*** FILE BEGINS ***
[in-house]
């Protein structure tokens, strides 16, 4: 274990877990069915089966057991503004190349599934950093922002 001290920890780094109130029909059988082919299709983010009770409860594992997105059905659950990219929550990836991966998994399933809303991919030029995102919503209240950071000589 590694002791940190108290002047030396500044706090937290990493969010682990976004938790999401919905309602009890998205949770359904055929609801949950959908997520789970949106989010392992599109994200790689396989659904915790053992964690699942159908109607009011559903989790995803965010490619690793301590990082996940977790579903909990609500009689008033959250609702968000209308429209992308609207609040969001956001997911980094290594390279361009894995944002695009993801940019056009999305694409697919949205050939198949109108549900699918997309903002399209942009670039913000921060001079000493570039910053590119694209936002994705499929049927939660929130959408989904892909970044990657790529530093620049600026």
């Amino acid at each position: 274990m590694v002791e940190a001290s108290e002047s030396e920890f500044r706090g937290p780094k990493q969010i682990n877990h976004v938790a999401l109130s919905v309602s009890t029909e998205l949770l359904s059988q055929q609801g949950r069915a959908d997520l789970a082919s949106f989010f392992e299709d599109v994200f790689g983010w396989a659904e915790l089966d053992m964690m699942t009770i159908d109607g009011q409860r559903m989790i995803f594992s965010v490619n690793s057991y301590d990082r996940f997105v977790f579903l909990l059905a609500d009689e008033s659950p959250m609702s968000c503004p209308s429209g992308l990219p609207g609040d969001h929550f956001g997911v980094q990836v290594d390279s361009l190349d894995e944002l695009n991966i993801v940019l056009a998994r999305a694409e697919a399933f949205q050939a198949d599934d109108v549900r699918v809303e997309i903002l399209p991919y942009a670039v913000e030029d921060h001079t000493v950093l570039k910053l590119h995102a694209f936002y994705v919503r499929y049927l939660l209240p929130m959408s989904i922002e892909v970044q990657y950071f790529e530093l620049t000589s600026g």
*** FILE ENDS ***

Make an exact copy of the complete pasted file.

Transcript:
[in-house]
């Protein structure tokens, strides 16, 4: 274990877990069915089966057991503004190349599934950093922002 001290920890780094109130029909059988082919299709983010009770409860594992997105059905659950990219929550990836991966998994399933809303991919030029995102919503209240950071000589 590694002791940190108290002047030396500044706090937290990493969010682990976004938790999401919905309602009890998205949770359904055929609801949950959908997520789970949106989010392992599109994200790689396989659904915790053992964690699942159908109607009011559903989790995803965010490619690793301590990082996940977790579903909990609500009689008033959250609702968000209308429209992308609207609040969001956001997911980094290594390279361009894995944002695009993801940019056009999305694409697919949205050939198949109108549900699918997309903002399209942009670039913000921060001079000493570039910053590119694209936002994705499929049927939660929130959408989904892909970044990657790529530093620049600026």
């Amino acid at each position: 274990m590694v002791e940190a001290s108290e002047s030396e920890f500044r706090g937290p780094k990493q969010i682990n877990h976004v938790a999401l109130s919905v309602s009890t029909e998205l949770l359904s059988q055929q609801g949950r069915a959908d997520l789970a082919s949106f989010f392992e299709d599109v994200f790689g983010w396989a659904e915790l089966d053992m964690m699942t009770i159908d109607g009011q409860r559903m989790i995803f594992s965010v490619n690793s057991y301590d990082r996940f997105v977790f579903l909990l059905a609500d009689e008033s659950p959250m609702s968000c503004p209308s429209g992308l990219p609207g609040d969001h929550f956001g997911v980094q990836v290594d390279s361009l190349d894995e944002l695009n991966i993801v940019l056009a998994r999305a694409e697919a399933f949205q050939a198949d599934d109108v549900r699918v809303e997309i903002l399209p991919y942009a670039v913000e030029d921060h001079t000493v950093l570039k910053l590119h995102a694209f936002y994705v919503r499929y049927l939660l209240p929130m959408s989904i922002e892909v970044q990657y950071f790529e530093l620049t000589s600026g």